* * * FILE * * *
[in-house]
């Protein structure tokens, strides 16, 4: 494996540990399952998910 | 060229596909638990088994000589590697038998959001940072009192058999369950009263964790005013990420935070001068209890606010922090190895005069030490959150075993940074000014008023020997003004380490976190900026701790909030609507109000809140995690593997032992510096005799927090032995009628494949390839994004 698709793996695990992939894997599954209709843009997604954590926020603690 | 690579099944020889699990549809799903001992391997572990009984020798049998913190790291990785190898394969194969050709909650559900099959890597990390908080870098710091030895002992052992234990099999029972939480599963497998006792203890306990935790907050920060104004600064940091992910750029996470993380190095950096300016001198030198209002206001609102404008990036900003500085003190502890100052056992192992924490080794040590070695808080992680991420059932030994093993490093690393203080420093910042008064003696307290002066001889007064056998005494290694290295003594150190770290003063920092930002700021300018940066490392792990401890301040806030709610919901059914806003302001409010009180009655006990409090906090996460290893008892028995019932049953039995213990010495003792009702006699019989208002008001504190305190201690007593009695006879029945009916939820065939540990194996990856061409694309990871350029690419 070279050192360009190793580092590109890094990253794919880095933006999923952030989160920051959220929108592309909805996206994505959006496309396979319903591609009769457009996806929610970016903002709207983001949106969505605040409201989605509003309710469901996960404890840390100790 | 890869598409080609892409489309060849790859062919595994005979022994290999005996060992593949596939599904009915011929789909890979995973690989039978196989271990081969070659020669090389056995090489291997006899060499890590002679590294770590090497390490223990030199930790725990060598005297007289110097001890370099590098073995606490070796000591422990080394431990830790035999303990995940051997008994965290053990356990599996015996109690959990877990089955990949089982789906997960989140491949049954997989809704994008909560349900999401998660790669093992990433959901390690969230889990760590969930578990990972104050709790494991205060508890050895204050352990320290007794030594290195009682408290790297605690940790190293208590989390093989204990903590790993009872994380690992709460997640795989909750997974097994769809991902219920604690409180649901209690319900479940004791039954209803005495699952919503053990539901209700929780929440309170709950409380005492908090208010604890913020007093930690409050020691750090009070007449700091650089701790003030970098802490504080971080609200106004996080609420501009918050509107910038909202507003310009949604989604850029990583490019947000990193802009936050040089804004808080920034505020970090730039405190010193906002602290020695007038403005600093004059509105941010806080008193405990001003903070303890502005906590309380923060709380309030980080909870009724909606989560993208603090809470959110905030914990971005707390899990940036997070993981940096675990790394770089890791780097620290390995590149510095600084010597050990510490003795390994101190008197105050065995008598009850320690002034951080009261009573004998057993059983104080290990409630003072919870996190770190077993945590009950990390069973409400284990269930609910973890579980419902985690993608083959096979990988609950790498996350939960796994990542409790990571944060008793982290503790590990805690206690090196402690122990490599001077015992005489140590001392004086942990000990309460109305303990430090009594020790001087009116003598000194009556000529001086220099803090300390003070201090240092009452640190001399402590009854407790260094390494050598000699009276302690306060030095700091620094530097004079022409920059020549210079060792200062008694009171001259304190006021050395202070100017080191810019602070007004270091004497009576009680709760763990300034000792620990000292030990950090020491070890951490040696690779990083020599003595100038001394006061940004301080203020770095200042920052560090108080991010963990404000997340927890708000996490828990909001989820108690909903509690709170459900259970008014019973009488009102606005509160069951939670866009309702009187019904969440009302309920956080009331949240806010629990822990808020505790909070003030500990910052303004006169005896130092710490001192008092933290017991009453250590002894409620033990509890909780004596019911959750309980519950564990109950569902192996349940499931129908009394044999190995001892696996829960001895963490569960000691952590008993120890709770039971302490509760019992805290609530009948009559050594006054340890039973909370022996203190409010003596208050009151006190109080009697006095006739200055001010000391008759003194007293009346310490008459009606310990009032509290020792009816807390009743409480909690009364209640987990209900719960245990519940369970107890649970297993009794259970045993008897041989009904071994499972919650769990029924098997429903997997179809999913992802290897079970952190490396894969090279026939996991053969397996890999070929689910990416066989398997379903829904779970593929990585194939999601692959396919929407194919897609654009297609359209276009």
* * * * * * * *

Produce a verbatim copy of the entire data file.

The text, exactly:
[in-house]
């Protein structure tokens, strides 16, 4: 494996540990399952998910 | 060229596909638990088994000589590697038998959001940072009192058999369950009263964790005013990420935070001068209890606010922090190895005069030490959150075993940074000014008023020997003004380490976190900026701790909030609507109000809140995690593997032992510096005799927090032995009628494949390839994004 698709793996695990992939894997599954209709843009997604954590926020603690 | 690579099944020889699990549809799903001992391997572990009984020798049998913190790291990785190898394969194969050709909650559900099959890597990390908080870098710091030895002992052992234990099999029972939480599963497998006792203890306990935790907050920060104004600064940091992910750029996470993380190095950096300016001198030198209002206001609102404008990036900003500085003190502890100052056992192992924490080794040590070695808080992680991420059932030994093993490093690393203080420093910042008064003696307290002066001889007064056998005494290694290295003594150190770290003063920092930002700021300018940066490392792990401890301040806030709610919901059914806003302001409010009180009655006990409090906090996460290893008892028995019932049953039995213990010495003792009702006699019989208002008001504190305190201690007593009695006879029945009916939820065939540990194996990856061409694309990871350029690419 070279050192360009190793580092590109890094990253794919880095933006999923952030989160920051959220929108592309909805996206994505959006496309396979319903591609009769457009996806929610970016903002709207983001949106969505605040409201989605509003309710469901996960404890840390100790 | 890869598409080609892409489309060849790859062919595994005979022994290999005996060992593949596939599904009915011929789909890979995973690989039978196989271990081969070659020669090389056995090489291997006899060499890590002679590294770590090497390490223990030199930790725990060598005297007289110097001890370099590098073995606490070796000591422990080394431990830790035999303990995940051997008994965290053990356990599996015996109690959990877990089955990949089982789906997960989140491949049954997989809704994008909560349900999401998660790669093992990433959901390690969230889990760590969930578990990972104050709790494991205060508890050895204050352990320290007794030594290195009682408290790297605690940790190293208590989390093989204990903590790993009872994380690992709460997640795989909750997974097994769809991902219920604690409180649901209690319900479940004791039954209803005495699952919503053990539901209700929780929440309170709950409380005492908090208010604890913020007093930690409050020691750090009070007449700091650089701790003030970098802490504080971080609200106004996080609420501009918050509107910038909202507003310009949604989604850029990583490019947000990193802009936050040089804004808080920034505020970090730039405190010193906002602290020695007038403005600093004059509105941010806080008193405990001003903070303890502005906590309380923060709380309030980080909870009724909606989560993208603090809470959110905030914990971005707390899990940036997070993981940096675990790394770089890791780097620290390995590149510095600084010597050990510490003795390994101190008197105050065995008598009850320690002034951080009261009573004998057993059983104080290990409630003072919870996190770190077993945590009950990390069973409400284990269930609910973890579980419902985690993608083959096979990988609950790498996350939960796994990542409790990571944060008793982290503790590990805690206690090196402690122990490599001077015992005489140590001392004086942990000990309460109305303990430090009594020790001087009116003598000194009556000529001086220099803090300390003070201090240092009452640190001399402590009854407790260094390494050598000699009276302690306060030095700091620094530097004079022409920059020549210079060792200062008694009171001259304190006021050395202070100017080191810019602070007004270091004497009576009680709760763990300034000792620990000292030990950090020491070890951490040696690779990083020599003595100038001394006061940004301080203020770095200042920052560090108080991010963990404000997340927890708000996490828990909001989820108690909903509690709170459900259970008014019973009488009102606005509160069951939670866009309702009187019904969440009302309920956080009331949240806010629990822990808020505790909070003030500990910052303004006169005896130092710490001192008092933290017991009453250590002894409620033990509890909780004596019911959750309980519950564990109950569902192996349940499931129908009394044999190995001892696996829960001895963490569960000691952590008993120890709770039971302490509760019992805290609530009948009559050594006054340890039973909370022996203190409010003596208050009151006190109080009697006095006739200055001010000391008759003194007293009346310490008459009606310990009032509290020792009816807390009743409480909690009364209640987990209900719960245990519940369970107890649970297993009794259970045993008897041989009904071994499972919650769990029924098997429903997997179809999913992802290897079970952190490396894969090279026939996991053969397996890999070929689910990416066989398997379903829904779970593929990585194939999601692959396919929407194919897609654009297609359209276009």